The celebrated 19th-century Canadian author Susanna Moodie is still revered for her vivid narrative of the backbreaking challenges of pioneer life in Upper Canada, most notably in her classic book Roughing It in the Bush published in London in 1852. Moodie was creative, bright, broad-minded, and openly opposed slavery. But she also had a nasty temper and was highly protective of her husband, J.W. Dunbar Moodie.
In 1841, Dunbar was the sheriff for Victoria District, which at the time incorporated Belleville, where the Moodies lived, having left their life on the farm seven years earlier for the comforts of a house in the town. During the election campaign for the legislative assembly held that year, there was a contentious and bitter battle between the Tory candidate Edmund Murney and Robert Baldwin for the Reform faction. Voters then cast their ballots publicly, which increased the tension on election day. Sheriff Moodie acted as the impartial returning officer, though he was perceived by the Tories and Benjamin to have been biased in favor of Baldwin, the winner. In a subsequent editorial, Benjamin accused Moodie of “intimidation, perjury, and partiality.” This accusation stung Moodie, who lost his job as returning officer, an outcome that infuriated his wife, Susanna. They both blamed Benjamin, “the little Jew,” as Dunbar referred to him in his correspondence with Baldwin.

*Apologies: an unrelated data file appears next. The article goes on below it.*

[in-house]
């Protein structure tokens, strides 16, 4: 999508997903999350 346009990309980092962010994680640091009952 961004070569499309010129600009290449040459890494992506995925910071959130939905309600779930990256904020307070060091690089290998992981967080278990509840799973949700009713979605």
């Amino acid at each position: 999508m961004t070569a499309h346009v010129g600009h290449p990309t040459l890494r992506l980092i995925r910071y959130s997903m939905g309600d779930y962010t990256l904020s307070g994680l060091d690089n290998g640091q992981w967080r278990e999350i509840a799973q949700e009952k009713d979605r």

Susanna Moodie got her revenge in a four-part story titled “Richard Redpath: A Tale,” which she wrote in 1843 for the Literary Garland, a popular magazine published in Montreal. In the story, which partly takes place in Jamaica, there is a Shylock-like character named Benjamin Levi, “the Jew editor” of the Jamaica Observer. She made little effort to hide the fact that Levi was modeled on George Benjamin, as Moodie readily admitted later to her London publisher Richard Bentley when the story reappeared in her 1854 collection Matrimonial Speculations. “The Jew Editor is a true picture drawn from life,” she explained, “which so closely resembles the original that it will be recognized by all who ever knew him, or fell under his lash, a man detested in his day and generation.”